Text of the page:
The Hang Seng slumped -1.52%/-128 index points to close at 27,909 as volume jumped 16.9% day over day and well above the 1-year average. Breadth was awful with only 1 advancer and 49 decliners led lower by Tencent -1.38%/-42.4 index points, China Construction Bank -1.23%/-25.8 index points, and Ping An Insurance -1.61%/-25.7 index points. Hengan International was the day’s only positive stock making it easily the best performer +1.49%/+1.9 index points while China Unicom was off -5.6%/-6.9 index points after releasing disappointing earnings with healthcare stock Sino Biopharma the day’s second worst performer -4.62%/-11.1 index points. . Chinese stocks in Hong Kong were off -1.99% while Hong Kong companies were off -1.37%, using the HS China Enterprise and HS HK 35 as proxies. The Chinese stocks listed in Hong Kong within the MSCI China All Shares Index were off -2.2% led lower by discretionary -3.82%, real estate -3.46%, tech -3.46%, industrials -2.94%, healthcare -2.84%, materials -2.68%, energy -2.37%, financials -1.76%, communication -1.58%, staples -1.56% and utilities -0.95%. Southbound Connect is closed until next Friday.
Shanghai & Shenzhen were hammered -2.75% and -3.45% as volume jumped +14.7% day over day and well above the 1 year average. Breadth was atrocious with only 290 advancers and 3,457 decliners. There was no place to idea today though mid and small caps did worse than large caps. The mainland stocks within the MSCI China All Shares were off -3.51% as real estate -4.08%, materials -3.95%, staples -3.94%, tech -3.92%, discretionary 3.85%, energy -3.65%, financials -3.38%, industrials -3.19%, utilities -2.62%, healthcare -2.62% and communications -2.55%. Northbound Connect volumes were very high as foreign investors dumped Mainland stocks. Both Shanghai and Shenzhen experienced elevated volumes as sellers outpaced buyers. Foreign investors sold $1.697 billion of mainland stocks today. Northbound Connect trading accounted for just over 5% of Mainland turnover, which is above average.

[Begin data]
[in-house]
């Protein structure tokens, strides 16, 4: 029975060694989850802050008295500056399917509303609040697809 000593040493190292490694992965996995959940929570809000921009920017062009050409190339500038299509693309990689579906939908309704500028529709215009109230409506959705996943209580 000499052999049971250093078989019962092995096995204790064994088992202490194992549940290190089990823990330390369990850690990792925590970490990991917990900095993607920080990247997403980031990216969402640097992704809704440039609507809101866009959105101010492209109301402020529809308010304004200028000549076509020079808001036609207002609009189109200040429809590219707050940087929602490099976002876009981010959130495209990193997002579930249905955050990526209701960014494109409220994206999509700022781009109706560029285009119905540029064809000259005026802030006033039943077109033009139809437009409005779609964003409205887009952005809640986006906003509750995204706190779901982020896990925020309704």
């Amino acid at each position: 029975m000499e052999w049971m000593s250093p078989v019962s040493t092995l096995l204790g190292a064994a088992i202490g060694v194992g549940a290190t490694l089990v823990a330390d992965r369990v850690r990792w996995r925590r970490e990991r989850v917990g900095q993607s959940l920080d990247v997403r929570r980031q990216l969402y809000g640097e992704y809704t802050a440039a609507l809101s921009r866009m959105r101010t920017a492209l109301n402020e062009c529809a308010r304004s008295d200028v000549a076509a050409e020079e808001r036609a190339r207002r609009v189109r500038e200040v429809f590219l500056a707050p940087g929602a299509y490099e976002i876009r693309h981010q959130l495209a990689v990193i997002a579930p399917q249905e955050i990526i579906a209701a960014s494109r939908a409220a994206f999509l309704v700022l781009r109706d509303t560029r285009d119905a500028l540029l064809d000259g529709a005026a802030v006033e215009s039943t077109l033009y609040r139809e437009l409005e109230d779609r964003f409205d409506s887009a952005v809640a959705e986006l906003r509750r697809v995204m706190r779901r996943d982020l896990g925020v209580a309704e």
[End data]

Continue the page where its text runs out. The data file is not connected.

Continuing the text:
Appliance maker Midea Group (000333 CH) was off -4.14% after Hong Kong Stock Exchange suspended buy orders in the Stock Connect program due the stock having reached the foreign ownership limit. Foreign investors can still sell the stock, which they did today in advance of the stock being removed from MSCI indices effective tomorrow. Early last year Han’s Laser (002008 CH) was kicked out MSCI indices for the same reason though the company missed earnings sparing investors a significant drop (the stock ultimately came back off its lows). The foreign ownership limits need to be changed. The timing in advance of MSCI’s end of February 2020 inclusion schedule will raise the significance of this issue. Midea is geared to China’s consumer, which is an area of investor focus. I don’t see the issue of raising the foreign ownership limit to 49% for SOEs and to 100% for privately held firms. At the same time, why didn’t the company issue more stock? Regardless, the issue should be addressed and put to bed.
TAL Education (TAL US) had another broker defend the stock post earnings Tuesday.
Last Night’s Prices & Yields
- USD/CNY 6.93 versus 6.91
- CNY/EUR 7.68 versus 7.65
- Yield on 1-Day Government Bond 1.43% versus 1.54%
- Yield on 10-Year Government Bond 2.99% versus 3.03%
- Yield on 10-Year China Development Bank Bond 3.43% versus 3.46%
- Commodities were lower on the Shanghai & Dalian Exchanges with Dr. Copper -0.66%